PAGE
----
In addition to the monitoring committee, the community members are also participating in training with the Salvadoran Ecological Unit (UNES, in Spanish). “These organized communities are in frequent training processes on adaptation to the climate crisis. They learn about sustainable agriculture, agroecological farming techniques and social leadership. This allows them to have a broader notion about the preventive measures they must take in the event of a natural or climatological phenomenon,” explains Miguel Urbina from UNES, which is the institution in charge of providing these training processes in alliances with institutions, mostly, from international cooperation.

From their homes, organized women, like del Cid and Gallardo, constantly generate scientific information, says Urbina, coordinator of sustainability processes in the southern area of ​​Ahuachapán of the Non-Governmental Organization Salvadoran Ecological Unit (UNES, in Spanish).

 This information arises from sea level monitoring, pluviometers, and dialogues between neighbors who report changes in rainfall. They are young women who are dedicated to fishing and agriculture and who, in addition, know the climatic panorama of the high, middle and low areas of their territories. “They are those who are on the front line when natural phenomena happen,” concludes Urbina.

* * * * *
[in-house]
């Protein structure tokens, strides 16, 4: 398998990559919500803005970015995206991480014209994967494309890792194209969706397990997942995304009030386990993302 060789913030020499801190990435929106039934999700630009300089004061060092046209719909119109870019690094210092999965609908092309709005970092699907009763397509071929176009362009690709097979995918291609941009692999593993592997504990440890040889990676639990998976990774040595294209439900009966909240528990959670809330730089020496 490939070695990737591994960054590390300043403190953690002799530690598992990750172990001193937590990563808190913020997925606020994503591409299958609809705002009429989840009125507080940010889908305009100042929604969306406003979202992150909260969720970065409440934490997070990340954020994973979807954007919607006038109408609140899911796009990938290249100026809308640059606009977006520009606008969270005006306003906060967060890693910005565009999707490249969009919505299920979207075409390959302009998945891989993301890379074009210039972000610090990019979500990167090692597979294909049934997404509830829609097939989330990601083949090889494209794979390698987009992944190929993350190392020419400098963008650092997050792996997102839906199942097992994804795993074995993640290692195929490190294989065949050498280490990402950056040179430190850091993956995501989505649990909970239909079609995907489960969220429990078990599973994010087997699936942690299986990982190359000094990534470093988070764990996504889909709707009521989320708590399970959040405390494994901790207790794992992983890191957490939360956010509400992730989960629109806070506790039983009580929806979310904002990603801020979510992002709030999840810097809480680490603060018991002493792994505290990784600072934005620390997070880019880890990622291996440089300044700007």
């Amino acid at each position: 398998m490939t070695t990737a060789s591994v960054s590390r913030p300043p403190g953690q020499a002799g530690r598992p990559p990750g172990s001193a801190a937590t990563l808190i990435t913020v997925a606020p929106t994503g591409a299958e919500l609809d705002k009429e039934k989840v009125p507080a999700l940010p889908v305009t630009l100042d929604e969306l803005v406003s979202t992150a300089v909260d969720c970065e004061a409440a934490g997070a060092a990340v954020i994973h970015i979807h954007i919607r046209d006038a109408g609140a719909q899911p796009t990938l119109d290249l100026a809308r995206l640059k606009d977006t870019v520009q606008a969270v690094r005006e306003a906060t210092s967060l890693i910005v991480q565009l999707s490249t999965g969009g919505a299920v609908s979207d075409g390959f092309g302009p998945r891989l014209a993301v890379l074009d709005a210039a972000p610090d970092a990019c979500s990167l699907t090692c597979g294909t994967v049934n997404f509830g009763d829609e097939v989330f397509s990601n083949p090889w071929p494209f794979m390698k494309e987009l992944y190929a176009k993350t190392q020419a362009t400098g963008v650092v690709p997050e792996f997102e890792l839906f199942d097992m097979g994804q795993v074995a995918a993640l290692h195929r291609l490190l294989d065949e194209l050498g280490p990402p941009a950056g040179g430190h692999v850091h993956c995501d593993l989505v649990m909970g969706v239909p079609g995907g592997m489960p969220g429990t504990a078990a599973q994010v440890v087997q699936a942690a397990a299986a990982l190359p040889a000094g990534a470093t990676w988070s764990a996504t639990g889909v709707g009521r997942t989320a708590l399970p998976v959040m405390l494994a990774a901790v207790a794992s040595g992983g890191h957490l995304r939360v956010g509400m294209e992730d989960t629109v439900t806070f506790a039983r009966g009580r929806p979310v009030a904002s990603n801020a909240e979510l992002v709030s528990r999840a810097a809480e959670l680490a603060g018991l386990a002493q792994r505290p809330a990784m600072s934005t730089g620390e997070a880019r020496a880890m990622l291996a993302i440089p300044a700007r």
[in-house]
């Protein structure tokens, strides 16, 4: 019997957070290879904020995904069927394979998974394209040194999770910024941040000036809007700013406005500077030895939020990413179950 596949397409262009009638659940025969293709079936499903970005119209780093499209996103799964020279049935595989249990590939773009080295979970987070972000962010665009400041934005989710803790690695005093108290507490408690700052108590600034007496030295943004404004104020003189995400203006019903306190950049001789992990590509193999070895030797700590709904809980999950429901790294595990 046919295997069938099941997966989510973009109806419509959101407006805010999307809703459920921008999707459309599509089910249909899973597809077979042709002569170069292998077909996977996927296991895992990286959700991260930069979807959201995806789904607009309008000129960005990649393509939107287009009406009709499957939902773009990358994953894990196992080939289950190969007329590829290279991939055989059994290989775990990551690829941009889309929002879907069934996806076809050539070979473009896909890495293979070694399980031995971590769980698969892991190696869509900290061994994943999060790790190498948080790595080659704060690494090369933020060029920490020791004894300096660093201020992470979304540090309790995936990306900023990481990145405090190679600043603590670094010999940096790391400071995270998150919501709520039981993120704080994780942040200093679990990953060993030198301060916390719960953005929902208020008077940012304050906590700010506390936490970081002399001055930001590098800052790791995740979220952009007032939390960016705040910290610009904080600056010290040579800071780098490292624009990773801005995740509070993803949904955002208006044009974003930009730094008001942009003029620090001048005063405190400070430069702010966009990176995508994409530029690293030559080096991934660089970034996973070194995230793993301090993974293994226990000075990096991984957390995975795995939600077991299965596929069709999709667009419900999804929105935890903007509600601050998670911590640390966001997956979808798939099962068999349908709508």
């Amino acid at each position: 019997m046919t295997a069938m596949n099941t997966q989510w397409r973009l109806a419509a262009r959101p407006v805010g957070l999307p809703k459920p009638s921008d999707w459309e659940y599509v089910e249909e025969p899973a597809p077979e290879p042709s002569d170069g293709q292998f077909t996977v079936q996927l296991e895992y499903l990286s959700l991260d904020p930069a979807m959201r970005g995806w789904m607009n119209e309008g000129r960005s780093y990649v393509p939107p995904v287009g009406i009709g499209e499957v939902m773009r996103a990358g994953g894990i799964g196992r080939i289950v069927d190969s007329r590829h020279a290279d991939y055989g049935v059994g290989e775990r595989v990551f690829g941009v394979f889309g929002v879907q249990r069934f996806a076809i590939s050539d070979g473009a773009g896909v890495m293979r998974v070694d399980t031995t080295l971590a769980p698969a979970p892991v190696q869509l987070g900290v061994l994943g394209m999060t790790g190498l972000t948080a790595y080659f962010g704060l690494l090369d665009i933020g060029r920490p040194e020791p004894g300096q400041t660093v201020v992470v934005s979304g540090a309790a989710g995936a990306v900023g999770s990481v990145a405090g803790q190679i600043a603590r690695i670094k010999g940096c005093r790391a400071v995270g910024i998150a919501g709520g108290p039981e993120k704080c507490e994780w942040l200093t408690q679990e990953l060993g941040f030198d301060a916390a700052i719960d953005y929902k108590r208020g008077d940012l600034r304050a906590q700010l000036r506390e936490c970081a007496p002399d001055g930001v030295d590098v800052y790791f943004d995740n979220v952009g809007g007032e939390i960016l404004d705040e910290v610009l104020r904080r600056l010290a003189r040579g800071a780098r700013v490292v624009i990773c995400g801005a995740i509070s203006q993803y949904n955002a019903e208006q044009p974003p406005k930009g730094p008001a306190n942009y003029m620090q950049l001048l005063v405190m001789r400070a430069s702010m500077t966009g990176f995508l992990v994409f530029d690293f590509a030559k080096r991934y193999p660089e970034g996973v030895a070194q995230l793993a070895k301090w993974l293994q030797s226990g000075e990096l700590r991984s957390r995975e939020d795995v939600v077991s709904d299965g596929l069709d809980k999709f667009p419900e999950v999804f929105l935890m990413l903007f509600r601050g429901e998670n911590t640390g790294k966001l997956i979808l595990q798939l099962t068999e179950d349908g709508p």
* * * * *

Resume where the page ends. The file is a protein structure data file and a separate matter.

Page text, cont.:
For Urbina, the motivation of organized youth is the defense of the territories in which they live. Only in the southern area of ​​Ahuachapán, in other hamlets besides Bola de Monte, UNES counts 75 young people between 21 and 30 years old who make up the network of environmentalists.

Currently, UNES works with a community climate monitoring network that is distributed in four sub-basins: the Cauta River, the El Naranjo River, the El Aguacate micro-basin and the San Pedro Belén River. These are 22 rainfall stations, which UNES installed and which the locals monitor, which measure the temperature, humidity and the amount of rain that falls in the territory, in addition to the emergency protocols that each community has organized.